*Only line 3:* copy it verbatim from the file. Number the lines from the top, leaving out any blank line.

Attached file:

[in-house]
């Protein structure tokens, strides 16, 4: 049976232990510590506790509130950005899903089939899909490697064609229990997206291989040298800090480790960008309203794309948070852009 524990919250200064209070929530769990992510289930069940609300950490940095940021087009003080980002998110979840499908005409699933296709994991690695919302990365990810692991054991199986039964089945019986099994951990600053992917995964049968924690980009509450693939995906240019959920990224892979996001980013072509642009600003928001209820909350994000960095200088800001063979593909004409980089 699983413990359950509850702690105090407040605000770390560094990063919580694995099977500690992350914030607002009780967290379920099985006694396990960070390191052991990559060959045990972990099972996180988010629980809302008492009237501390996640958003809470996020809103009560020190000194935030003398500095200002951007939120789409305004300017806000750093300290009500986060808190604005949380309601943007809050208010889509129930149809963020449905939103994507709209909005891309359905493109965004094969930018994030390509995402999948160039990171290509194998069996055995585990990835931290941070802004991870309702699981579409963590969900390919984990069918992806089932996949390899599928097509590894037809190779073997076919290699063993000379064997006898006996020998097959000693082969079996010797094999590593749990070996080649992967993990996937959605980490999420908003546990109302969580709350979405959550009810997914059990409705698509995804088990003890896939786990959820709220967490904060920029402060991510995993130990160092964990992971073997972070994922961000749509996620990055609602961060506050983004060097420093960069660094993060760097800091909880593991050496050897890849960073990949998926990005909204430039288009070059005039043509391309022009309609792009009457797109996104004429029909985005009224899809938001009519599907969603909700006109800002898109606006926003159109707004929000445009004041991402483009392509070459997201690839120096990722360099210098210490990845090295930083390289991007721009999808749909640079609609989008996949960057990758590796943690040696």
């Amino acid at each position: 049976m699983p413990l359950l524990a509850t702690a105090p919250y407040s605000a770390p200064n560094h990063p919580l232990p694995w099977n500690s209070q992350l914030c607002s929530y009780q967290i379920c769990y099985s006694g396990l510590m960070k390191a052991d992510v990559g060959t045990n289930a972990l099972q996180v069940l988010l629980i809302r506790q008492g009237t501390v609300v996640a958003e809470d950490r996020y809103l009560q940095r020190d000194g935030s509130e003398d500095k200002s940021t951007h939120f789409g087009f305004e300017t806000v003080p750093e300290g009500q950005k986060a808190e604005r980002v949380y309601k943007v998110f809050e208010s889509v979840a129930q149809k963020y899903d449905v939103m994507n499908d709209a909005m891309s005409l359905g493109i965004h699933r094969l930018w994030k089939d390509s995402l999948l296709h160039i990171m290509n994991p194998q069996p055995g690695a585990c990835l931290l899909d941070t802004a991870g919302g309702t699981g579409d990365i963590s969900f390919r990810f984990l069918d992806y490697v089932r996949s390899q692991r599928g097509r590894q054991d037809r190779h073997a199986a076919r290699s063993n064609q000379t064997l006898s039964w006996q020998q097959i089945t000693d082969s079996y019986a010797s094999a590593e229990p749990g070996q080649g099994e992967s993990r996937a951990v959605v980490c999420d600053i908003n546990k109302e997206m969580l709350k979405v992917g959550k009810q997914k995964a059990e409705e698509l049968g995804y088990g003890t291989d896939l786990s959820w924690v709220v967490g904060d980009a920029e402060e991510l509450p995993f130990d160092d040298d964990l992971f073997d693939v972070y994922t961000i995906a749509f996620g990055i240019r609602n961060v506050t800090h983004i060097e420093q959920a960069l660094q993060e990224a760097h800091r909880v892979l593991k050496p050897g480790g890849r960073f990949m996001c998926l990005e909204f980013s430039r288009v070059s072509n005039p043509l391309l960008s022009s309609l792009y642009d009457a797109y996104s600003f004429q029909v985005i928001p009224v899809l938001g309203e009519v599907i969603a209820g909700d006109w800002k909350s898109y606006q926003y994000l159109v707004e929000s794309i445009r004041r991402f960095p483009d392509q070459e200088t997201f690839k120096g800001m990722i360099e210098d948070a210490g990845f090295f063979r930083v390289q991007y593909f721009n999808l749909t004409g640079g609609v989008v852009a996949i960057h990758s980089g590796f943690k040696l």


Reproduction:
């Amino acid at each position: 049976m699983p413990l359950l524990a509850t702690a105090p919250y407040s605000a770390p200064n560094h990063p919580l232990p694995w099977n500690s209070q992350l914030c607002s929530y009780q967290i379920c769990y099985s006694g396990l510590m960070k390191a052991d992510v990559g060959t045990n289930a972990l099972q996180v069940l988010l629980i809302r506790q008492g009237t501390v609300v996640a958003e809470d950490r996020y809103l009560q940095r020190d000194g935030s509130e003398d500095k200002s940021t951007h939120f789409g087009f305004e300017t806000v003080p750093e300290g009500q950005k986060a808190e604005r980002v949380y309601k943007v998110f809050e208010s889509v979840a129930q149809k963020y899903d449905v939103m994507n499908d709209a909005m891309s005409l359905g493109i965004h699933r094969l930018w994030k089939d390509s995402l999948l296709h160039i990171m290509n994991p194998q069996p055995g690695a585990c990835l931290l899909d941070t802004a991870g919302g309702t699981g579409d990365i963590s969900f390919r990810f984990l069918d992806y490697v089932r996949s390899q692991r599928g097509r590894q054991d037809r190779h073997a199986a076919r290699s063993n064609q000379t064997l006898s039964w006996q020998q097959i089945t000693d082969s079996y019986a010797s094999a590593e229990p749990g070996q080649g099994e992967s993990r996937a951990v959605v980490c999420d600053i908003n546990k109302e997206m969580l709350k979405v992917g959550k009810q997914k995964a059990e409705e698509l049968g995804y088990g003890t291989d896939l786990s959820w924690v709220v967490g904060d980009a920029e402060e991510l509450p995993f130990d160092d040298d964990l992971f073997d693939v972070y994922t961000i995906a749509f996620g990055i240019r609602n961060v506050t800090h983004i060097e420093q959920a960069l660094q993060e990224a760097h800091r909880v892979l593991k050496p050897g480790g890849r960073f990949m996001c998926l990005e909204f980013s430039r288009v070059s072509n005039p043509l391309l960008s022009s309609l792009y642009d009457a797109y996104s600003f004429q029909v985005i928001p009224v899809l938001g309203e009519v599907i969603a209820g909700d006109w800002k909350s898109y606006q926003y994000l159109v707004e929000s794309i445009r004041r991402f960095p483009d392509q070459e200088t997201f690839k120096g800001m990722i360099e210098d948070a210490g990845f090295f063979r930083v390289q991007y593909f721009n999808l749909t004409g640079g609609v989008v852009a996949i960057h990758s980089g590796f943690k040696l």